When’s the last tram home in Manchester?
As seen on Buzzfeed
Update: Just in time for the Easter bank holiday weekend I’ve added a function to the site’s code which tests the current date against an iCal file of English bank holidays provided by the GOV.UK website. There’s no screen scraping this time — the ICS file of bank holiday dates is read directly. The file contains a string representing the start dates for each bank holiday, and these strings are compared to the current server time. If it is a bank holiday, then the website will show times for a bank holiday service, which generally means an earlier finish if you’re relying on the Metrolink to get home.
Update: At the end of February 2014 I added a ‘pint countdown’ timer, an idea suggested by Rachael Burns at a ManchesterTechNights event. The timer uses Moment.js and Snap.svg to display an animated, vector graphic representation of the number of drinks the user can have before the last tram from their chosen stop. A tweet including a screenshot of the new feature went somewhat viral (compared to my usual tweets) amongst the webby crowd, and was picked up upon by Buzzfeed’s political editor, who posted it to Buzzfeed UK. For a period of time the article appeared on the homepage of Buzzfeed for UK users. Here’s a Storify of some highlights of the social media response.
Fairly sure I’ve built the only public transport app that gives you the time till the last tram in the units of pints pic.twitter.com/cfwRTiVg7D
— Phil Wolstenholme (@philw_) February 27, 2014
Man creates transport app that measures time in pints of beer http://t.co/5Ei02wwsbu
— BuzzFeed UK (@BuzzFeedUK) March 1, 2014
A video of the timer in action can be found here, though it’s worth visiting http://lasttramfrom.co.uk in the evenings to see it live as the text shown to the user changes as their last tram approaches.
A couple of weekends ago I put together a quick little website to tell you when the last tram home is from any station in Manchester’s Metrolink tram system.
The site shows the time of the last tram to each terminus on the network, and it shows the right times for each day of the week. It doesn’t yet recognise bank holiday days, but I could build this in the future using the ICS calendar feed from the GOV.UK website.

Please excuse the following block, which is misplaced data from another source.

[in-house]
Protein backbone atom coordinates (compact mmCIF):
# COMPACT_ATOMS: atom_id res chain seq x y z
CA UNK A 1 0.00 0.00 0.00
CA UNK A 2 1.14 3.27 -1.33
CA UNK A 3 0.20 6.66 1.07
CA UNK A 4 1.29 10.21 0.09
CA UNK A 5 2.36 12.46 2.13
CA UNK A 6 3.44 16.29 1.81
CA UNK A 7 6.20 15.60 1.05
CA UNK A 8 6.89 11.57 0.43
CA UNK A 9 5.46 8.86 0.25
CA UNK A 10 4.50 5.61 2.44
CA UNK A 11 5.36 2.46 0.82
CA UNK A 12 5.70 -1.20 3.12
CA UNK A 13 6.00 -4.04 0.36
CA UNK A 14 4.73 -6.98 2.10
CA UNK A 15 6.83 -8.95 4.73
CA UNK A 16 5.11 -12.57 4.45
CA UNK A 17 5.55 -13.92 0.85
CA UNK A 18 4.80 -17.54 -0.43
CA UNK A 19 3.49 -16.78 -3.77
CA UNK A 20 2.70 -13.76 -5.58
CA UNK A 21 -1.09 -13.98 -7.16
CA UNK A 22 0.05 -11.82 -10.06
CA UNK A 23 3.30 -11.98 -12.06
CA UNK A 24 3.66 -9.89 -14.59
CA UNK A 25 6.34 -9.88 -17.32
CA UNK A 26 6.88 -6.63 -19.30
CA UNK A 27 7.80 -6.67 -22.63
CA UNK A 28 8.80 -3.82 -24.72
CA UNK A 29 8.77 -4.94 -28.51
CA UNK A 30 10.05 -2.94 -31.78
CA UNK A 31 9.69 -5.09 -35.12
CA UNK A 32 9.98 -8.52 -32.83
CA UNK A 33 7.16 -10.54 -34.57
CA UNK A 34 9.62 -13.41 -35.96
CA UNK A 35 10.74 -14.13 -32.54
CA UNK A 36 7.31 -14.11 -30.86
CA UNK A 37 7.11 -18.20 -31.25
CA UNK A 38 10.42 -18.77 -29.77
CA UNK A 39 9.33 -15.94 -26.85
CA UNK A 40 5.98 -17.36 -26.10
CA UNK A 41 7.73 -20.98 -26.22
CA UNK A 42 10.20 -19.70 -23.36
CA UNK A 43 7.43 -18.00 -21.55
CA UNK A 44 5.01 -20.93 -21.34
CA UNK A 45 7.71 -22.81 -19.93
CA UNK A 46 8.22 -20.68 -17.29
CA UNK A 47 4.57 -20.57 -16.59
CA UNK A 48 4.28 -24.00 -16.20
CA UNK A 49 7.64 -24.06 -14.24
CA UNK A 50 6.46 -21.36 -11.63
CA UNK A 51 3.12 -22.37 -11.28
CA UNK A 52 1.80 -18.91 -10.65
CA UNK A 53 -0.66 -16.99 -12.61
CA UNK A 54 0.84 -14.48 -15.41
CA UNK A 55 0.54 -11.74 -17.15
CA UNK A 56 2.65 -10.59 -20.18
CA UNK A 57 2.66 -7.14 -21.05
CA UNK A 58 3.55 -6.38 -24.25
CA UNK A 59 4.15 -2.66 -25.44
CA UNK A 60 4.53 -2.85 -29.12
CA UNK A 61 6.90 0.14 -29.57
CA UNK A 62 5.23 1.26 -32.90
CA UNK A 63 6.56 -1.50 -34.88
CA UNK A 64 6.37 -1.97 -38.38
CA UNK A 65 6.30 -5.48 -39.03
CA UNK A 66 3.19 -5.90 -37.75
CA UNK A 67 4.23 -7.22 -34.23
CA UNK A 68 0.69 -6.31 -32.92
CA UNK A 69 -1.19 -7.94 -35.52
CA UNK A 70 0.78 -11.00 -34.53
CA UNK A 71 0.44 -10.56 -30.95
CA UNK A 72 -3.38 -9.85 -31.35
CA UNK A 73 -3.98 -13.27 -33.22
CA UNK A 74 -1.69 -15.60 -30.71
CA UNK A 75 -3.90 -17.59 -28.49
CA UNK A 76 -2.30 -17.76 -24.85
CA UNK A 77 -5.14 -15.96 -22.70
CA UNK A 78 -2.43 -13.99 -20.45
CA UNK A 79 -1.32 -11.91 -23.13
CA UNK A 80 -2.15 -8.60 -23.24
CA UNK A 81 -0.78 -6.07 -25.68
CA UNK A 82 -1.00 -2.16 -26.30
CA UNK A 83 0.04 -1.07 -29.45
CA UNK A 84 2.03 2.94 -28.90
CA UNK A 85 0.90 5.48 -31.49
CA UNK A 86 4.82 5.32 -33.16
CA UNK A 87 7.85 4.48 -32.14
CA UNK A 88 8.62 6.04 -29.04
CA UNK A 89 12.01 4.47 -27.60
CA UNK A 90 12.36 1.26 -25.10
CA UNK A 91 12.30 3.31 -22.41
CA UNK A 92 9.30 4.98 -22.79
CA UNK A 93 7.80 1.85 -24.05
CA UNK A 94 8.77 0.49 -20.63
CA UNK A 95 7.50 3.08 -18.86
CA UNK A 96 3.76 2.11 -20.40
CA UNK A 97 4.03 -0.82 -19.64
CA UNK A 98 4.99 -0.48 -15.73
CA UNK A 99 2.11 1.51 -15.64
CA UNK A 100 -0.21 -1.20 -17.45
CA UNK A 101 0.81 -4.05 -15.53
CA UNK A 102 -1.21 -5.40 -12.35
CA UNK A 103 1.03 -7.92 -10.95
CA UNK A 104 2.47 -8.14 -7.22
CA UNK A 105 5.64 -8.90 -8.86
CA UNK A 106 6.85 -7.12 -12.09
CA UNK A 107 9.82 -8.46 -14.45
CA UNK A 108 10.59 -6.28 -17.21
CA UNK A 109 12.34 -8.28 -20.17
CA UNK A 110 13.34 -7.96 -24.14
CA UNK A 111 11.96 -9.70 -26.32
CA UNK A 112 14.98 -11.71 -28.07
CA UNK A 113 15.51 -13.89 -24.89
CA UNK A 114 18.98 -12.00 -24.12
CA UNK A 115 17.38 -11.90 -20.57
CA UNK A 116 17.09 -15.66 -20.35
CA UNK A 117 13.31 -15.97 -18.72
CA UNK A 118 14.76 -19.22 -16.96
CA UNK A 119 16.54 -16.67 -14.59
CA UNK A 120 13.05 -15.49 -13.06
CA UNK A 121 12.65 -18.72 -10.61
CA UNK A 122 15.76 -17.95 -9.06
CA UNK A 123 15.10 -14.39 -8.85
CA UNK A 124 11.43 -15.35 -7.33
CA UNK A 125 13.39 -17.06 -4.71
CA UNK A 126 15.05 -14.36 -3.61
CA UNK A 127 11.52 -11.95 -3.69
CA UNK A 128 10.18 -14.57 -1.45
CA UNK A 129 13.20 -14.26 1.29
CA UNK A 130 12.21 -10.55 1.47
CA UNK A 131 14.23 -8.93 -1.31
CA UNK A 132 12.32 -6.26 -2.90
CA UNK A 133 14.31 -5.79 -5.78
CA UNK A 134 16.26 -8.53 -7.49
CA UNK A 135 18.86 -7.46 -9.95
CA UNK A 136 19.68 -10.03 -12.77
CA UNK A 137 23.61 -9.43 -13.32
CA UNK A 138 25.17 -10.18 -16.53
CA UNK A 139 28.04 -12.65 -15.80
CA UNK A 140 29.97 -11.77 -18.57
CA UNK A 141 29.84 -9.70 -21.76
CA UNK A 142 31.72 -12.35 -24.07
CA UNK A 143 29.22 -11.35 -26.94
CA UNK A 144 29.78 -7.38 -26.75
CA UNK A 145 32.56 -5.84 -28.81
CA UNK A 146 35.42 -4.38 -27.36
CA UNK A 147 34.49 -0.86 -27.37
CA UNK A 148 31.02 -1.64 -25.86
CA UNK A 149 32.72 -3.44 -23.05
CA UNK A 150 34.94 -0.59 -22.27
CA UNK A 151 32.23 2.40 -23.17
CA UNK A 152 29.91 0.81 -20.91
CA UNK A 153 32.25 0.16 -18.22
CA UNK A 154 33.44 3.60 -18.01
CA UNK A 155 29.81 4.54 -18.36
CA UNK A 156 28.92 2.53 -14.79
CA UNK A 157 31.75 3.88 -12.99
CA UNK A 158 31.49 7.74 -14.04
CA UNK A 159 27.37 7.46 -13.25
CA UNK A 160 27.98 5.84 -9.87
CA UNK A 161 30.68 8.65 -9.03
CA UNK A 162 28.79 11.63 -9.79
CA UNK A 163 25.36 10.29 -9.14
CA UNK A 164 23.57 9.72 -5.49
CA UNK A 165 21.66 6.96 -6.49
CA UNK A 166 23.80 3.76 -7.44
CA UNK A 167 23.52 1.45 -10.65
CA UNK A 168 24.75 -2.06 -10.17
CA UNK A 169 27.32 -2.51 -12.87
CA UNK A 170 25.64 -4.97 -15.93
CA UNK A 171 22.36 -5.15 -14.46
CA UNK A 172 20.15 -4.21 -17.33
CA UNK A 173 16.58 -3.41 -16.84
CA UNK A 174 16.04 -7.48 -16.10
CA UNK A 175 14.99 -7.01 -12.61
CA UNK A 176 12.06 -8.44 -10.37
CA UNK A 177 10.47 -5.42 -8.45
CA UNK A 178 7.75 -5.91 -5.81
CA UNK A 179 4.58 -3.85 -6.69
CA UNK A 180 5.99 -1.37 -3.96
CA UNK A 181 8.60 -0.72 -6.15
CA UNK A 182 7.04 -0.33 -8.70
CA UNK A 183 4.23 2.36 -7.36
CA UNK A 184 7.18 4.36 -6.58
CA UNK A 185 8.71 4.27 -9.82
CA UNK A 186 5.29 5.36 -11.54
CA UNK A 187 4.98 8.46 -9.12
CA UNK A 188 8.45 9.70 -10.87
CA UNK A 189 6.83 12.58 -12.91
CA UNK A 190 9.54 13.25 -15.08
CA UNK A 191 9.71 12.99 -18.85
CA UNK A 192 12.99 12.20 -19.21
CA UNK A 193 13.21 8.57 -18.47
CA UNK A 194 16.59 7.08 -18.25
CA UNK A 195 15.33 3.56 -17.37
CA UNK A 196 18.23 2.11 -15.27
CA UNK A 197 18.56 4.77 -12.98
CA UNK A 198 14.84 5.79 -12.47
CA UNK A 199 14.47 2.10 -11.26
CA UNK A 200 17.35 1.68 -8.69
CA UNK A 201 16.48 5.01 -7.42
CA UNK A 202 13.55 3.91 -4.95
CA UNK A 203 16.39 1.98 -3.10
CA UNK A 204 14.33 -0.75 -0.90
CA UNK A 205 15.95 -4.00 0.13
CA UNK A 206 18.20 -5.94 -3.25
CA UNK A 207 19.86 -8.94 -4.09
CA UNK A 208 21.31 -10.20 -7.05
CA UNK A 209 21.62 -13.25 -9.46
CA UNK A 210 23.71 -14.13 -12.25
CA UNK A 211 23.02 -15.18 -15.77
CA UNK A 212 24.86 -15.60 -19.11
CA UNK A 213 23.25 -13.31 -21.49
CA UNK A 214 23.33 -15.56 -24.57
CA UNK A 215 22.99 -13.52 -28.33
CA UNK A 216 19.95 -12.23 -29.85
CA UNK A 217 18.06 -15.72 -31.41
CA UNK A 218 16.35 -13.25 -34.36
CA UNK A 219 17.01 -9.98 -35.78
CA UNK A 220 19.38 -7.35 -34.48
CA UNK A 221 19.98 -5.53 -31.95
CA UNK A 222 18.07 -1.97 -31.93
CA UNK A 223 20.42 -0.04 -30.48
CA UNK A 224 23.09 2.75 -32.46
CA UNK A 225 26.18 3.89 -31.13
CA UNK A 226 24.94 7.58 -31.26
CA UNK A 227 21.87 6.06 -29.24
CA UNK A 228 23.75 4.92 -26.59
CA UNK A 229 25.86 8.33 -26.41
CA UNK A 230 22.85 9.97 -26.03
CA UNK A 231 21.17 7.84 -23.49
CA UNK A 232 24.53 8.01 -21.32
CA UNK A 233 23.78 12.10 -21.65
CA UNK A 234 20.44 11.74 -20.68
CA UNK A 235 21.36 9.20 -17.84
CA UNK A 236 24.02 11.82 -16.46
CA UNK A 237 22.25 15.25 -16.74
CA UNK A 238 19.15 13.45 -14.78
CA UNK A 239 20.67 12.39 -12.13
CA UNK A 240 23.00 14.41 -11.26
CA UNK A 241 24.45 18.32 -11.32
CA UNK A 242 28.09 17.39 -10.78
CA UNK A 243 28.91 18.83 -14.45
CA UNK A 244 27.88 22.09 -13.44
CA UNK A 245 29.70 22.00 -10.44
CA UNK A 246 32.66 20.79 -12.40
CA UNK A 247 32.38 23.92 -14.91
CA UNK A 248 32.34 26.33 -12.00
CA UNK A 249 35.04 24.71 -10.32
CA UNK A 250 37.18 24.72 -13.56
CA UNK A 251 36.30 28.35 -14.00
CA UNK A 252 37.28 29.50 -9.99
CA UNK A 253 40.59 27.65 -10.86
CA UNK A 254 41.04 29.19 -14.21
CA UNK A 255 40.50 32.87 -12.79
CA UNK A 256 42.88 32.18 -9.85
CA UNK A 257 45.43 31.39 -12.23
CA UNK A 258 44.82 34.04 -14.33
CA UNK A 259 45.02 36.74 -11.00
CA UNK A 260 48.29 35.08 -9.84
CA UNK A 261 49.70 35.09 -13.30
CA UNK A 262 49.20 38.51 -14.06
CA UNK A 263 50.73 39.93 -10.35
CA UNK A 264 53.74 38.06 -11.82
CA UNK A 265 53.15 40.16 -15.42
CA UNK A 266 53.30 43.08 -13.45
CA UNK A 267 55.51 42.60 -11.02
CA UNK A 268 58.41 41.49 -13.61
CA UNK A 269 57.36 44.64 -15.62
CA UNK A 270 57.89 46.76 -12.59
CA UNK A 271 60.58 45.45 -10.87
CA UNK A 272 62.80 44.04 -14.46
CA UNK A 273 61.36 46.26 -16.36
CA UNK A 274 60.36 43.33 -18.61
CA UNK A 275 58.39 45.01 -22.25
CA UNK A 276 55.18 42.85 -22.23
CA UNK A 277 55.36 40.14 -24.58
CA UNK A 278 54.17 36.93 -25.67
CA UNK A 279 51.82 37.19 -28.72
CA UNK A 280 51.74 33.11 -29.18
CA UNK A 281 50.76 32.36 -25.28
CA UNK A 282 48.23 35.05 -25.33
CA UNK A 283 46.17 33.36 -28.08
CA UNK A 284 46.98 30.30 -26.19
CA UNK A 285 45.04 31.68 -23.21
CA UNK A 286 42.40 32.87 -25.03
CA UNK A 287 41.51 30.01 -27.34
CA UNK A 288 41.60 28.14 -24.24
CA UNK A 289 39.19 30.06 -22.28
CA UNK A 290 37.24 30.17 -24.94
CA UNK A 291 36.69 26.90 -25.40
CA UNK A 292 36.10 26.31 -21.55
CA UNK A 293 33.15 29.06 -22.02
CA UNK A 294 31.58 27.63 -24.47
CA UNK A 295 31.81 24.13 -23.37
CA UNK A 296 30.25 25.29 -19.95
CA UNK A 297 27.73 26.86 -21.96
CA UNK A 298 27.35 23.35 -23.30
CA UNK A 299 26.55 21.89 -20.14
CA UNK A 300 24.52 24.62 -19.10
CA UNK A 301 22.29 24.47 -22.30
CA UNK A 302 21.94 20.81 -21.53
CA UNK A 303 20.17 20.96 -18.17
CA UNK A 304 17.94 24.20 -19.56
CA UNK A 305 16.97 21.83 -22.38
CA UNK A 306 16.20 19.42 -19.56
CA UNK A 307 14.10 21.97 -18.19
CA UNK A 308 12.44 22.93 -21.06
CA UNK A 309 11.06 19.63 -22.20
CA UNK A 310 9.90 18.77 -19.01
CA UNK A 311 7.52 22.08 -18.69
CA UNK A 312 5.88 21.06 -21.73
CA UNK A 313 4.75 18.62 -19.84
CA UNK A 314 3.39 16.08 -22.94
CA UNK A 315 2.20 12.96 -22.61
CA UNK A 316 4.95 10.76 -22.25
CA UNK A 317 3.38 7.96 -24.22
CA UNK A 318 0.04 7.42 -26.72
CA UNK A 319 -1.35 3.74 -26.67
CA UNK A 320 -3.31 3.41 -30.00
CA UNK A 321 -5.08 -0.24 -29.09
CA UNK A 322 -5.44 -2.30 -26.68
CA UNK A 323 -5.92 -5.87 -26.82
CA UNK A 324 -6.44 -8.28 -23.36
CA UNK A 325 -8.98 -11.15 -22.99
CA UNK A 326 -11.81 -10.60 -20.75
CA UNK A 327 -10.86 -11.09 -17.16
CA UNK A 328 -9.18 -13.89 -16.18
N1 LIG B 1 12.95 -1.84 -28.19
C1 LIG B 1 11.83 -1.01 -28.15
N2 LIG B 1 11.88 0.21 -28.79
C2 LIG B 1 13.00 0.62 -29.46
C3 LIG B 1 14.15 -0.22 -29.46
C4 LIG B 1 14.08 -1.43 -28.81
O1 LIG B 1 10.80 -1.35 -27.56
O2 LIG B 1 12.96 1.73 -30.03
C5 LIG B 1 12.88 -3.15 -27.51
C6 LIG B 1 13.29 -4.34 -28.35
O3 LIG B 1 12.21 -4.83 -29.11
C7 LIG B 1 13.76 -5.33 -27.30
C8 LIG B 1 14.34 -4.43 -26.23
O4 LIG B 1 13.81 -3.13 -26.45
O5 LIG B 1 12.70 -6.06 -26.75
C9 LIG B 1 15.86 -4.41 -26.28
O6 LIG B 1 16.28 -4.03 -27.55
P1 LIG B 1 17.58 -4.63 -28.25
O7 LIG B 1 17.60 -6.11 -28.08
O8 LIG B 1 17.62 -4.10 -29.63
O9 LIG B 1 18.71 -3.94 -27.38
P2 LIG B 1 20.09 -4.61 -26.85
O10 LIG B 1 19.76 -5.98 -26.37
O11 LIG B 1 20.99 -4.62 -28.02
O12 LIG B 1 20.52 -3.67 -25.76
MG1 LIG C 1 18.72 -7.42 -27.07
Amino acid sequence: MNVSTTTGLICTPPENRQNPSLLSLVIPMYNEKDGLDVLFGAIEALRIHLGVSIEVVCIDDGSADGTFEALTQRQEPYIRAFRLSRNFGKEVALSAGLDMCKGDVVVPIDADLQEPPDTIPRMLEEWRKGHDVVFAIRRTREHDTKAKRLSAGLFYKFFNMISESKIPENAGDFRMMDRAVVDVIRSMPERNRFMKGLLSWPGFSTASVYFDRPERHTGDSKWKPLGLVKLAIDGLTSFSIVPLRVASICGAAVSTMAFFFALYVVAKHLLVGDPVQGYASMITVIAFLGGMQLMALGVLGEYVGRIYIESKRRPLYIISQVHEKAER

Here’s how it looks:
The technical side of it is pretty simple. A cron job triggers a script that extracts the timetable information from the Metrolink website. The timetable data is available as part of a bulk public transport timetable package from the DataGM website, but I decided it would be more simple to scrape the data rather than extract it from this bundle. Extracting data from a site’s DOM always makes me feel like a bit of a hacker…. I’ll just have to watch out for changes to the Metrolink website that would break the scraper.
To speed up coding the storage and retrival of the data I used a MySQL framework called Medoo — it had been a while since I wrote to a MySQL database directly rather than via Drupal or WordPress. The front end of the site is all Bootstrap, which saved a lot of time, and had the bonus of making the site responsive without much additional work.
Each stop has its own crawlable URL, with the station name in the title, URL path, and H1 tag — so I’m interested to see how well the site performs in search engine result pages once a few more places link to the project.
Originally published at wolstenhol.me on December 11, 2013.